By 6 p.m. last Friday, Austin Pereira had wrapped up the final practice of his college football career at Lewis & Clark.
The Calistoga High graduate was on his way to his last lineman dinner ahead of Saturday’s season finale at Pacific Lutheran in Puyallup, Washington. As is the case with most athletes in that situation, the gravity of the moment hadn’t sunk in yet.
“I don’t think it’s hit me that it’s my last game of my life,” he said last week, “but I think that it’s definitely – I don’t know – I’m going to miss it. It’s all these little things. You learn to be thankful for all the things you take for granted, and just the team and the guys. It’s crazy to see these are the guys that look up to me, and just yesterday I feel like I was the young kid.”
The Pioneers, an NCAA Division III program in the Northwest Conference, ended up losing that game, 40-24.
They didn’t beat the Lutes in 2016. Or the year before. Or the year before that. Or the year before that. In fact, the last time the Pioneers beat them was in 2011.
And it doesn’t stop there. Coming into the 2017 season, Lewis & Clark hadn’t won a game since 2013 – the year before Pereira joined the program. Pereira went his first three years at the collegiate level without a single victory.
Few would blame him for wanting to punt on the entire situation and just focus on academics. He’s a biology major and the demands of that subject area are daunting.
But that’s just not how Pereira does things. When he joined the Portland-based team in 2014, there were 24 players in his class. By the time his senior season rolled around, he estimated one-third of that number stuck with it all four years.
“Honestly, you’ve just got to have faith,” Pereira said. “I keep preaching to the freshmen just to have faith because it’s easy to give up. Most of the people I started with at Lewis & Clark, they gave up. It’s tough to say, but there was 24 of us when I started freshman year and there’s only eight of us now, or less.”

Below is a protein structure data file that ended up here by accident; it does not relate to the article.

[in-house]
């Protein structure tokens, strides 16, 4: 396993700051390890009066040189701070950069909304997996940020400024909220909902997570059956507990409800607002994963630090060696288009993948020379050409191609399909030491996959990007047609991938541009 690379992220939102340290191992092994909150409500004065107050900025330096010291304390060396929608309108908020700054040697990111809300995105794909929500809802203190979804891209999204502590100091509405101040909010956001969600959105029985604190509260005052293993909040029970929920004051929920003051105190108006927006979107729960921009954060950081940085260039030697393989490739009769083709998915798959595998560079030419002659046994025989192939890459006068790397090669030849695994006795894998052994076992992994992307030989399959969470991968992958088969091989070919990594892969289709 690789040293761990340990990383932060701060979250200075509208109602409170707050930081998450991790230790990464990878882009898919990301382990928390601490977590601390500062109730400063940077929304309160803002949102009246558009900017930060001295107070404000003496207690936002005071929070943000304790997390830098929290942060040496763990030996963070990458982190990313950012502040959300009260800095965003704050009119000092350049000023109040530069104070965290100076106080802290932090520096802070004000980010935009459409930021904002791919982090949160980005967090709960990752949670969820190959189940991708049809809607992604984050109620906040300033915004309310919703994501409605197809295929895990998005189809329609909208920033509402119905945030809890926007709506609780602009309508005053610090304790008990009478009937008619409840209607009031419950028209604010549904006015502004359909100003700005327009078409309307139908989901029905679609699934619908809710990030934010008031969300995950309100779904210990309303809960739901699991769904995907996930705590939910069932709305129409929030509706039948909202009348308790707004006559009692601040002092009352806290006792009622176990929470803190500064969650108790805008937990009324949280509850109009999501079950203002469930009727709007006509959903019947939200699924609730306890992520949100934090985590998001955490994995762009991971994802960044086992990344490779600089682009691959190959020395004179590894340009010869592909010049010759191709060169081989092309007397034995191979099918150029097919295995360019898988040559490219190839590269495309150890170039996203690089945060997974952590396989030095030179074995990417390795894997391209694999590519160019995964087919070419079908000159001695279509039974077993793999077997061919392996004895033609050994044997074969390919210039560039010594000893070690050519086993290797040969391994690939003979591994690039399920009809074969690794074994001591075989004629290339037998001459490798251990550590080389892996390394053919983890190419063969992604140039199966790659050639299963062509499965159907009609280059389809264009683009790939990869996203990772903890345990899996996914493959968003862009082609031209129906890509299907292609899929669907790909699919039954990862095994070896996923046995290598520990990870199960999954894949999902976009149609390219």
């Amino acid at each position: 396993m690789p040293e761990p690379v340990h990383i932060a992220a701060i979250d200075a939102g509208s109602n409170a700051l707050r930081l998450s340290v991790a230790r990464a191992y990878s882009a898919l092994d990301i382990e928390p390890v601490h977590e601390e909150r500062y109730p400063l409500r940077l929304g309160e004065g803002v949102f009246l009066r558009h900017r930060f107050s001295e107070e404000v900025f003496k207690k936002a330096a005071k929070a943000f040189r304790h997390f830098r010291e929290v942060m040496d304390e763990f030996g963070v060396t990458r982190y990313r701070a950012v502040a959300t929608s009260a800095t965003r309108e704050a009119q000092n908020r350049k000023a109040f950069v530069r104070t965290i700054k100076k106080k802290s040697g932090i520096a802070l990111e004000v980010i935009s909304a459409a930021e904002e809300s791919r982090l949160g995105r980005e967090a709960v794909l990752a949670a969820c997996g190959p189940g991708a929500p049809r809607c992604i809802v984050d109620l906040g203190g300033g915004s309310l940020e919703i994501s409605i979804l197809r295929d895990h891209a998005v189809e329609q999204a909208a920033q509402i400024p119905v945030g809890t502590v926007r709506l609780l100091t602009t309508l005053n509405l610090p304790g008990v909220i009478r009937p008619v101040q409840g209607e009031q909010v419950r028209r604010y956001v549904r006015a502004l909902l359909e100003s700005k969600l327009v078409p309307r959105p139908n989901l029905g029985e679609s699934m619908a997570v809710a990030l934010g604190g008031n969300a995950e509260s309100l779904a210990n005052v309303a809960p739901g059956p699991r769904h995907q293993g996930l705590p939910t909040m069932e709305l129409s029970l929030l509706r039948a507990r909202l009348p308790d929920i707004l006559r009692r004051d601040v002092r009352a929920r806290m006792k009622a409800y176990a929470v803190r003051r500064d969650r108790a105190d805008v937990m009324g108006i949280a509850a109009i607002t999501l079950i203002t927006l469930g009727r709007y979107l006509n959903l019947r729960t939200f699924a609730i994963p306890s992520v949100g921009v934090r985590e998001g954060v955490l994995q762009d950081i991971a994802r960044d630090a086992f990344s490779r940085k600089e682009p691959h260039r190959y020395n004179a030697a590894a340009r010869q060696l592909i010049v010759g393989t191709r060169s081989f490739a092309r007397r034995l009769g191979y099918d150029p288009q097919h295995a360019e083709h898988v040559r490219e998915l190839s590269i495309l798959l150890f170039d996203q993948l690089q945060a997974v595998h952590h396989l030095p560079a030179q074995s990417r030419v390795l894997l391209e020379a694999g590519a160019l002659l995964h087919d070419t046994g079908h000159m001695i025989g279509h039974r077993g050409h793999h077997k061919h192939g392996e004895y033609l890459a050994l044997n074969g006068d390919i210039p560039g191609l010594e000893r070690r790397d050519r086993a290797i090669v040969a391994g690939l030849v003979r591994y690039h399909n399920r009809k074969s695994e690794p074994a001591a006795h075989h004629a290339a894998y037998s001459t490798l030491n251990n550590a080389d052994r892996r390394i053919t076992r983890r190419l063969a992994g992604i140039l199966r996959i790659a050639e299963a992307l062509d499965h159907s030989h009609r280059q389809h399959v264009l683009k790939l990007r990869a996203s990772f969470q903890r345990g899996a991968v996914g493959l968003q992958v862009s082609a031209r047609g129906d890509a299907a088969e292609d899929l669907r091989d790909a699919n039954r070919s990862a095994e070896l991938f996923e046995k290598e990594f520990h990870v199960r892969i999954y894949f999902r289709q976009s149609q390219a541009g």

Pereira was the only offensive linemen in his class and, by the time he was a senior, he was one of three upperclassmen in his position group. The other seven were freshmen and sophomores.
With so much inexperience up front, the 6-foot, 240-pound guard isn’t shy about saying how much worse off the team would have been if he quit at some point. His dedication to the program and his desire to see it succeed has been noticed by the coaching staff, too.
“What Austin has in him is fight and desire that is unmatched,” said Pioneers offensive coordinator and line coach Isaac Parker. “His desire to be a good offensive lineman pushed him to changes that I don’t think he was ready for. He just wanted to play and be a good lineman.
“What I asked him to do in order to be ready to play was to grow up as a man, learn teamwork, and trust fundamentals of line play. He did all three of those things, and became a good player, a starter and a leader. He brought passion and intensity to every role.”
Parker also pointed out that Pereira embraces the odds stacked against him at the position, evidenced by the fact that the rest of the line averages two more inches of height and more than 60 pounds in weight.
“Austin has grown tremendously in his tenure here at Lewis and Clark as a student and as an athlete,” said Pioneers head coach Jay Locey. “As a senior this year he has evolved as a positive leader. He is an undersized offensive lineman that has embraced technique and strong fundamentals taught by Coach Parker, and has become a very effective player for us … His greatest strength may be his tenacity to compete on every play.”